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Monday, February 25, 2013

Making Sense of My Own Old Notes

Last week I mentally went back in time while I re-examined some of my first archaeological field notes in Alaska.  I first came to Alaska in June of 1985 to help with the Bryn Mawr College archaeological project in Karluk.  Most of my summer was spent excavating at the Karluk One Site, but the team also surveyed the lagoon and lower river - finding and mapping old villages - and the majority of the team excavated at KAR 031 another prehistoric village site on the other side of the lagoon from Karluk One.  I remember that my first day of archaeology in Alaska was spent working on a stratigraphic profile along the erosion face at KAR 031, and I also dug a test pit in what we thought was an old Russian fort on top of the site.  So the Karluk One Site is actually not the first site in Alaska where I worked. However, within the first week I was digging away at Karluk One.  I know this because last week I found my notes from June 12, 1985 (see below).

That's me  (lower right) excavating at the Karluk One site with Dick Jordan who ran the project (on left).

What's ironic is that I NEVER thought I would ever have to examine those old notes again.  However,  the Alutiiq Museum is in the process of creating a book about the Karluk One excavation.  The site had excellent wood preservation, and the excavation ended up creating a spectacular collage of Alutiiq material culture that forms the core of the Alutiiq Museum's collections today.  Since no one took day to day overall site excavation notes we have been forced to go back to the individual unit notes to piece together a lot of what happened at the site.  A lot of the notes, maybe 25%, are in my handwriting.  Evidently, I was a quick digger.  But sadly I don't remember all that much about it.  Unfortunately, I think I was focused on the minutiae of the squares where I was digging, and was not really all that concerned with what was going on at the site as a whole.  So here I am, almost 30 years later, using my own notes to try and to piece together what was going on at the site.

Core Karluk One crew in 1985 eating lunch (left to right: Rick Knecht, Marie Shugak, Philomena Hausler, Frederika De Laguna, Patrick Saltonstall, Jennifer Krier, Brian Panamaroff).

My first set of notes from the Karluk One Site - less than a week after I first came to Alaska.

Another ongoing and related Alutiiq Museum project is the Karluk Lake and River survey.  Over the last five years we have re-surveyed the entire watershed - all except the last 2 miles of the river and lagoon.  Between 1983 and 1987 Bryn Mawr College teams did do an initial survey of the system, but they were new to Kodiak archaeology and did not have much experience doing river surveys. A quarter century later we are much better at doing such surveys on Kodiak. We have a lot more experience. The recent Karluk survey was my fifth such survey of a major river system. Practice may not make perfect, but it sure helps!  Also, since 1985 we have excavated a great many sites on Kodiak and we are better at recognizing features from the surface.  For example, I can recognize cold trap sideroom tunnels on the surface since I have excavated a number of them.  As a result, our survey maps are much more detailed.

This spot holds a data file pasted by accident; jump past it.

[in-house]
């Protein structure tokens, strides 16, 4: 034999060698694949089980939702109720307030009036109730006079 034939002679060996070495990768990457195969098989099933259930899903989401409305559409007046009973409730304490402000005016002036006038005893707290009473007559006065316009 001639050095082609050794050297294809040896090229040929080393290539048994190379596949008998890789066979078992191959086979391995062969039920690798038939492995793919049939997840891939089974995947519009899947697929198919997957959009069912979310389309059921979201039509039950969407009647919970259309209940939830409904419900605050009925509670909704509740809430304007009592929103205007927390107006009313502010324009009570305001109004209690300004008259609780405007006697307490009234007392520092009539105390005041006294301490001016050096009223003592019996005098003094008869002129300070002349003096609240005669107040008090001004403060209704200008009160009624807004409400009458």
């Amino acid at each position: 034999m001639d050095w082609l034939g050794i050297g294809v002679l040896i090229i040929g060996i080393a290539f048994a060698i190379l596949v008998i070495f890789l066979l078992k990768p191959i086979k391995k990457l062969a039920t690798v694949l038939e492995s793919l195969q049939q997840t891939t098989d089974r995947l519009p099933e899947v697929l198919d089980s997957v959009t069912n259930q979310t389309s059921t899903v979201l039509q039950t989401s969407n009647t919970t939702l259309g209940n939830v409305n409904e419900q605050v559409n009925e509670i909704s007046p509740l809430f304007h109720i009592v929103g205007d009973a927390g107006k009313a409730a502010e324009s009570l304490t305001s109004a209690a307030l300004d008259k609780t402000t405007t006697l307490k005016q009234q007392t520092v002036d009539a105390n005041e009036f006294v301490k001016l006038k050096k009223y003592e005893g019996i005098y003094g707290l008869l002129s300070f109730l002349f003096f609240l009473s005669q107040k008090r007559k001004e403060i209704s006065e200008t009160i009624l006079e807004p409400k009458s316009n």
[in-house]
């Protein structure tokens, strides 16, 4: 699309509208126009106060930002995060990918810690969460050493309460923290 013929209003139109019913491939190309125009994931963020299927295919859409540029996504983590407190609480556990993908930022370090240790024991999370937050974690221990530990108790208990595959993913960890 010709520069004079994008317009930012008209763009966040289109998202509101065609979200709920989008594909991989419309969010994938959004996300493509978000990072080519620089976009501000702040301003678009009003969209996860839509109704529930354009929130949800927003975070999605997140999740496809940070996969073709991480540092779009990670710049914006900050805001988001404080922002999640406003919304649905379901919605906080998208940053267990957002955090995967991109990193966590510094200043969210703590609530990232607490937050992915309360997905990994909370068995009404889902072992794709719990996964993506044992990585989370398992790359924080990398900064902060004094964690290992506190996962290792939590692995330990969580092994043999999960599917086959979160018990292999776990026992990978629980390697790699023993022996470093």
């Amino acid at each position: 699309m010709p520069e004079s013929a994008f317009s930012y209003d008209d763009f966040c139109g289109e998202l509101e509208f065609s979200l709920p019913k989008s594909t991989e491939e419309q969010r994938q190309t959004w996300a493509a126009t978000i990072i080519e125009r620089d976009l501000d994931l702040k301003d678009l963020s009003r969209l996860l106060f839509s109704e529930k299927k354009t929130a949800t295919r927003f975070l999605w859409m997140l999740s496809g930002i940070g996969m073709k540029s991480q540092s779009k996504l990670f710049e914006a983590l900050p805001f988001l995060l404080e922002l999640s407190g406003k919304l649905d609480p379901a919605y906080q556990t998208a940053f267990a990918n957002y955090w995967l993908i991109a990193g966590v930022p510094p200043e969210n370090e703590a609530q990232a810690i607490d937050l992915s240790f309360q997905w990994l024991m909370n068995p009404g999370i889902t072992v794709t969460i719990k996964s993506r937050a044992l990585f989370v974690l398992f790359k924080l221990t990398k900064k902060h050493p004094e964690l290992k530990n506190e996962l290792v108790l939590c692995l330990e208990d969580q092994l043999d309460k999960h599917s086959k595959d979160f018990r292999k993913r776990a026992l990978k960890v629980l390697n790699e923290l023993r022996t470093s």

Unfortunately, on our recent survey we did not have landowner permission to investigate the uplands around the lagoon and the last 2 miles of the river.  To complete the survey I needed to go back to the old survey maps/notes and 'translate' what they found into something compatible with our new data.  This was NOT easy.  For one thing, all the old survey maps were made by different people doing the drawing and are not very standardized.  For instance, sometimes they measured houses based on outside wall dimensions, sometimes they used top-of-the-wall dimensions, and sometimes (like us) they used interior dimensions.

 Nonetheless, I was able to put my 'Karluk River survey eyes' on and do a lot with their old maps.  Also  since we mapped many of the same sites I could compare how we mapped the same thing.  To look at some of our recent Karluk River survey site maps check out this blogpost (click on 'blogpost').  We now have a complete survey of the whole river, and it is an amazing dataset.

Just yesterday I wanted to see how settlement patterns changed through time.  So I created a photoshop document using a map of the river and lake as a base layer.  Each time period got its own layer in photoshop, and I put dots of various sizes on the layer to represent the sites and their respective sizes.  Below is the layer that represents the Kachemak (2500 to 1100 years ago) occupations along just the river (my base map also shows the whole lake).  It seems that during this time period the Alutiiq people made heavy use of the middle section of the river - there are NO late prehistoric sites in the lower mid section of the river.

There are lots of other very cool patterns in the data set.  The next step will be to figure out what the patterns mean.  To put the puzzle together and create a picture so to speak.  We might even need to return to some of these sites and do a little digging to figure it all out.  We will also have to go back and re-examine the notes, artifacts and samples from the excavations Bryn Mawr College did way back in the 1980s.  I just wish I could remember a bit better what I did way back then.  I wish I knew then what  I know now.

A portion of a prehistoric village map that I helped create back in 1985, and recently had to re-interpret.

Settlements along the Karluk River 1100 to 2500 years ago.

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